Mistreated The legacy of segregated hospitals haunts Indigenous survivors. – CBC

On a brisk spring day in 1965, Annie Michael stepped onto an airplane for the first time.

The 10-year-old had tested positive for tuberculosis, the airborne disease that had ravaged her hometown of Niaqunngut, a remote Baffin Island community southeast of Iqaluit. Her southbound flight was the first leg of a days-long journey to the Queen Mary Hospital for Tuberculous Children in Toronto.

While Michael’s stay at the hospital was meant to cure her potentially deadly condition, the experience left damage of another kind.

When she arrived, hospital staff cut Michael’s long, dark hair into a shaggy bob. She met stern nurses who enforced a strict dress code — tunics and crisp, white blouses — and slapped young patients with rulers for punishment. Michael struggled to process the strange sights and sounds of the bustling sanatorium, and was only allowed to speak to her parents by phone once a month, for 10 minutes.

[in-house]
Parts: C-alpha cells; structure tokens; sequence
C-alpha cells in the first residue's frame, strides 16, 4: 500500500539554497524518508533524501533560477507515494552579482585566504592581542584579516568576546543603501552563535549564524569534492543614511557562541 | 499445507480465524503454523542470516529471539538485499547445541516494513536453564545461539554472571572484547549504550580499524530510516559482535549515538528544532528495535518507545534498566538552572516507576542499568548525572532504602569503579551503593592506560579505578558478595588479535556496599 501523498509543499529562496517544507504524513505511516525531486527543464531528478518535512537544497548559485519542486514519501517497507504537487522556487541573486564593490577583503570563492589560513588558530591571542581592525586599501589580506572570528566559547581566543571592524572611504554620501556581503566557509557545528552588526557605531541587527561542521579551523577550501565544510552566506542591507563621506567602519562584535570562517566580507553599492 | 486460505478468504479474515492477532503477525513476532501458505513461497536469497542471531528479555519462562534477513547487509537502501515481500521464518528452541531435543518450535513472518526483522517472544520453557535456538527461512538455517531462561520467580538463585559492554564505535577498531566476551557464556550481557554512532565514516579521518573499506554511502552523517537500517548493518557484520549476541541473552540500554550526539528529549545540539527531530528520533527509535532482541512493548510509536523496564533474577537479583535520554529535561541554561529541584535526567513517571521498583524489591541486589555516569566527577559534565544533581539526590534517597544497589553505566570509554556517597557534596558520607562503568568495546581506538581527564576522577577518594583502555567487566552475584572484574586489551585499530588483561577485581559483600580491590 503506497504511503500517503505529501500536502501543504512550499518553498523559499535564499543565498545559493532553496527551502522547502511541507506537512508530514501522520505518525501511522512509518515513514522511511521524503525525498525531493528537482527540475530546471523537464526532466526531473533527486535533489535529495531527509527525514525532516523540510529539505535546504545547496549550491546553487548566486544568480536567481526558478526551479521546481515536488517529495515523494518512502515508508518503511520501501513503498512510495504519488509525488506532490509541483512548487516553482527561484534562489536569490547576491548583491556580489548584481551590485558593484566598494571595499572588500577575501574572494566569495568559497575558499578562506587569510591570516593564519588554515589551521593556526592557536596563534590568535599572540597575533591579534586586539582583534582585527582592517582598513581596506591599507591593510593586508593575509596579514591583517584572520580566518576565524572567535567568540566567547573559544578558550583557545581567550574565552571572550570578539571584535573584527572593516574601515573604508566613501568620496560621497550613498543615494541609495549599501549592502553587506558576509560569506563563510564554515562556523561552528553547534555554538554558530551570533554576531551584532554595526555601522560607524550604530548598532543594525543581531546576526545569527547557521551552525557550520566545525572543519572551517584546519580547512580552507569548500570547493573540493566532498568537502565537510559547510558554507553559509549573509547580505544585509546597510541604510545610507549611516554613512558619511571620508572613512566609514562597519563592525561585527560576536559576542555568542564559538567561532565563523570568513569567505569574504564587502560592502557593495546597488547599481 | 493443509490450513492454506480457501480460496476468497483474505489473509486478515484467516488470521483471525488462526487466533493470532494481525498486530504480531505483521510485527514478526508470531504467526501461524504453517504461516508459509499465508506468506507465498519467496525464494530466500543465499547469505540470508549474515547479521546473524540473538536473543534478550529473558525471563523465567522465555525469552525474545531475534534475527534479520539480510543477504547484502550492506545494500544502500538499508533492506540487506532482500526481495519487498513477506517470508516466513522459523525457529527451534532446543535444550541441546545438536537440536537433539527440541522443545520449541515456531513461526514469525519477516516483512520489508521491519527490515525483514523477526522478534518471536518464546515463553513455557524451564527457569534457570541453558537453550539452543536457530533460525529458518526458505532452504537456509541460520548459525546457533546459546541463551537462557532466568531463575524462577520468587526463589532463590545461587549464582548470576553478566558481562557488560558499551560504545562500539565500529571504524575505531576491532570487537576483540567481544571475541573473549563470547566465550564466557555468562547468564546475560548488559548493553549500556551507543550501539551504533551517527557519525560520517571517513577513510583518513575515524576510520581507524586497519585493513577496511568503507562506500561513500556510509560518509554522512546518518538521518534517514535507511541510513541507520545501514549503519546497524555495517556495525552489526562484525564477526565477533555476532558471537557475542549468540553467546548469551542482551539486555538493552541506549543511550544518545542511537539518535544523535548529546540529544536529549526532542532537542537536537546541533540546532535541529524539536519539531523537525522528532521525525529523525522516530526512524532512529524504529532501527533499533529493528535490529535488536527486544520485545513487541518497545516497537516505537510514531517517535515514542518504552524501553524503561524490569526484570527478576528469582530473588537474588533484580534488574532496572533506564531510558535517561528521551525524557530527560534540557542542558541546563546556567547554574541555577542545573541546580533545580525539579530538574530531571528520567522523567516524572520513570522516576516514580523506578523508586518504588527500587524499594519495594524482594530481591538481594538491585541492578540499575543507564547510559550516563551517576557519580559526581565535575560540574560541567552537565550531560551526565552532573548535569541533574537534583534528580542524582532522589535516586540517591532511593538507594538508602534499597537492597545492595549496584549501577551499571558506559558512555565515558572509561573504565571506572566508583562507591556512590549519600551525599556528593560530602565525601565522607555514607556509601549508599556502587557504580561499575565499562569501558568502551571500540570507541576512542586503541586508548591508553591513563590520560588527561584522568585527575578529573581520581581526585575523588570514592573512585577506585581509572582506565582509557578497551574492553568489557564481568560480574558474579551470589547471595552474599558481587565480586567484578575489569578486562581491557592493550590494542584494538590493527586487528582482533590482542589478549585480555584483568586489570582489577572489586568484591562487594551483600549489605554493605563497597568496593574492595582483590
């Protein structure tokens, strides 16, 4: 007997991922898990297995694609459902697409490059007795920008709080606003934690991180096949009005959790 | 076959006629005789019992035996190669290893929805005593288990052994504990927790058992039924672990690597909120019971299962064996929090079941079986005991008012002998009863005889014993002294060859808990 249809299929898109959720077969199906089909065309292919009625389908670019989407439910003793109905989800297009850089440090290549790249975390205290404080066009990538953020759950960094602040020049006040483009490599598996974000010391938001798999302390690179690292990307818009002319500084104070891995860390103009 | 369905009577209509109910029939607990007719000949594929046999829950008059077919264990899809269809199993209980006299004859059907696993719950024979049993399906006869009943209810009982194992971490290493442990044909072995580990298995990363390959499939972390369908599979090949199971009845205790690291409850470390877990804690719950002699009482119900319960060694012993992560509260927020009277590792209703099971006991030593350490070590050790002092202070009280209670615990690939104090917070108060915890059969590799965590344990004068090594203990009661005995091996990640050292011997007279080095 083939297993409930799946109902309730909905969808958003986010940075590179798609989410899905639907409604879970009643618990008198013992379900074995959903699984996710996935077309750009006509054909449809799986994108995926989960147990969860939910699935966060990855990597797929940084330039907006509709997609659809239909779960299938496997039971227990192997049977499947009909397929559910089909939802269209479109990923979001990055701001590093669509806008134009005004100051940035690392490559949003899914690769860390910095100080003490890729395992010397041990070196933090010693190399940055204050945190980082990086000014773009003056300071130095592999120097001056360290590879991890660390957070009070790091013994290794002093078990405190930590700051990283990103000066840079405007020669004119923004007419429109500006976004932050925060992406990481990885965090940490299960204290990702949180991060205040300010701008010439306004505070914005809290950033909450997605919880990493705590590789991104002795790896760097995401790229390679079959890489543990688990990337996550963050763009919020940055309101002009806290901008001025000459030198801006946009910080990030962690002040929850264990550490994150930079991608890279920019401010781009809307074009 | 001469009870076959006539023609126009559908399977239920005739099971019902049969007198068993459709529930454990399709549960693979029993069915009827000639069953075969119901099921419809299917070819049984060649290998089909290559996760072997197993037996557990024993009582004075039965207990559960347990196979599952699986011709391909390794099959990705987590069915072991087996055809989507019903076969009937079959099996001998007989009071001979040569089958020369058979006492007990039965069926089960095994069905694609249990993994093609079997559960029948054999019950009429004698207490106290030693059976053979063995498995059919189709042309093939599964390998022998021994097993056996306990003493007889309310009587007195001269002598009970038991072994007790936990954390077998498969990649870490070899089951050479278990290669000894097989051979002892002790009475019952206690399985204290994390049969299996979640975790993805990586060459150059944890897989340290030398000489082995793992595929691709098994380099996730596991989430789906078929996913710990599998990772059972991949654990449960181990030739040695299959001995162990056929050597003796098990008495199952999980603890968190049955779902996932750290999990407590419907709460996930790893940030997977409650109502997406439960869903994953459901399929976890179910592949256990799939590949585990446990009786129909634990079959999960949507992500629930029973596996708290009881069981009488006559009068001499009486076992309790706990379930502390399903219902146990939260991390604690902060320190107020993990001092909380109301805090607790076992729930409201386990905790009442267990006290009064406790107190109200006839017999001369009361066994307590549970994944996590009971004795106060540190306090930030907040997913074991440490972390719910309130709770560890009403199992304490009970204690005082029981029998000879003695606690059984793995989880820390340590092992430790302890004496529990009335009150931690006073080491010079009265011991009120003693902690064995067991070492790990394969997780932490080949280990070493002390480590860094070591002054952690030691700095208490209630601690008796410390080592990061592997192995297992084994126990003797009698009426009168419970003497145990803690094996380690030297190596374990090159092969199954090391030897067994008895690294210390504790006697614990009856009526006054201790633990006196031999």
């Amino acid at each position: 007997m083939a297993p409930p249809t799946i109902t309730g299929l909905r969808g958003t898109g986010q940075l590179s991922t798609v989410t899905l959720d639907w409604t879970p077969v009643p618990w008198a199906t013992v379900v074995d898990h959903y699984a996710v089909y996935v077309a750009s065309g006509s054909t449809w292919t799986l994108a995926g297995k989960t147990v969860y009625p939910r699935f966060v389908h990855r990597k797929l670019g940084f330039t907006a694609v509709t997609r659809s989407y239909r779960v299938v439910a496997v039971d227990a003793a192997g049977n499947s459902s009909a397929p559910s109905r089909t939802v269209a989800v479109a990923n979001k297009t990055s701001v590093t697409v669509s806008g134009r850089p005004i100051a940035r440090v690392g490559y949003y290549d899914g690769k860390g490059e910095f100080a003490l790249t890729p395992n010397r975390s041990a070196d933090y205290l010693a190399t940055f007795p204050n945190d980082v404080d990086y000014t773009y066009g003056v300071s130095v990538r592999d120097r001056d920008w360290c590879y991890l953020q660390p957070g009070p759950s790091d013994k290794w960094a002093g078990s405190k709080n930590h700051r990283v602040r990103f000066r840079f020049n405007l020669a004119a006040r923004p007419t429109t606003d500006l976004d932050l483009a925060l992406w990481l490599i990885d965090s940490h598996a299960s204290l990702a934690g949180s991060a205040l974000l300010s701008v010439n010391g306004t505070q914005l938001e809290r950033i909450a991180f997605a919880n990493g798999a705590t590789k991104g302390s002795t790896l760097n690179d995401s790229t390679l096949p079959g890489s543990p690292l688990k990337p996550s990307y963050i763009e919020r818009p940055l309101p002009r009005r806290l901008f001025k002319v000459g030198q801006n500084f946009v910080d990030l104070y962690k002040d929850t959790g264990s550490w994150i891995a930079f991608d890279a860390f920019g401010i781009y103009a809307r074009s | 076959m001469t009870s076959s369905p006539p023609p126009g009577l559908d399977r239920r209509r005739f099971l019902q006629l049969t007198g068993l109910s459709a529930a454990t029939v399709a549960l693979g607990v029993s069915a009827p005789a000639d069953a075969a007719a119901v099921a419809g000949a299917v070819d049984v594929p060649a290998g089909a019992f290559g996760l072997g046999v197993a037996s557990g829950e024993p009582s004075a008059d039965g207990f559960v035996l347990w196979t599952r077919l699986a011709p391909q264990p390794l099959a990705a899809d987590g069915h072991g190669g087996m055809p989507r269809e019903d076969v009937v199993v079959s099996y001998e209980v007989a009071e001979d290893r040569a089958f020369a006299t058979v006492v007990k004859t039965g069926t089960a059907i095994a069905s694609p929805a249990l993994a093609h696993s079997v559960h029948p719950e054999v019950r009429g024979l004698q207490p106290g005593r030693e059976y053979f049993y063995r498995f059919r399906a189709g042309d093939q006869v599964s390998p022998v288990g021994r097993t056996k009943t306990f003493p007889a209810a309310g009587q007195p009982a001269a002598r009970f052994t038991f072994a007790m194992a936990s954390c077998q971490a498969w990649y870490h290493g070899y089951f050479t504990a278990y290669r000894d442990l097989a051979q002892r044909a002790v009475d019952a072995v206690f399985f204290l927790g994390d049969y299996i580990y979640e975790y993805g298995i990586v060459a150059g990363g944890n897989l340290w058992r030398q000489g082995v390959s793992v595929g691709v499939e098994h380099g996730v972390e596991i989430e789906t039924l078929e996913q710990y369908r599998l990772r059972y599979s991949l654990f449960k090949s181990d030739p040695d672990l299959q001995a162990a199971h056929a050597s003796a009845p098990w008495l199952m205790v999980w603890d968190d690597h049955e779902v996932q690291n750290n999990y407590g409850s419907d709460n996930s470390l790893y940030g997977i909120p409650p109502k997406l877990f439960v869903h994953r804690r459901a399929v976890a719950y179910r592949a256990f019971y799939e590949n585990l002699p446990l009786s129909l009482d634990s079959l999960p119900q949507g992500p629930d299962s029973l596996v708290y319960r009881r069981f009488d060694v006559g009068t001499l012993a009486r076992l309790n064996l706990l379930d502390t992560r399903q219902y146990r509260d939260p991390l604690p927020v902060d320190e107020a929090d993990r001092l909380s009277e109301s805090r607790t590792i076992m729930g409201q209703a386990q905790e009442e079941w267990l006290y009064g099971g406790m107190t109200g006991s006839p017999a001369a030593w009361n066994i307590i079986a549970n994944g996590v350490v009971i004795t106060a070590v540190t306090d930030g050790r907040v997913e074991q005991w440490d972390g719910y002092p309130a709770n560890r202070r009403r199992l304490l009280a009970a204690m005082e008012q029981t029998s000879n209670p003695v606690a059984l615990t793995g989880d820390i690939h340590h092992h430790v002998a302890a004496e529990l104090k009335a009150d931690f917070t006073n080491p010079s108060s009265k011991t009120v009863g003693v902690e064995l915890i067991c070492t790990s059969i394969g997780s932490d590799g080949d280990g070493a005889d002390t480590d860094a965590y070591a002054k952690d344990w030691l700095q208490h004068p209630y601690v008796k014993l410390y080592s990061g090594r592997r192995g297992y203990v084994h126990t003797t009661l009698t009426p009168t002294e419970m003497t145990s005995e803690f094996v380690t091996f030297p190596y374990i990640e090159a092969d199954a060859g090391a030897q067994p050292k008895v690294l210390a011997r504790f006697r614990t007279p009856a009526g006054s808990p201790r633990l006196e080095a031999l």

Read More: http://www.cbc.ca/news2/interactives/sh/jTCWPYgkNH/mistreated/

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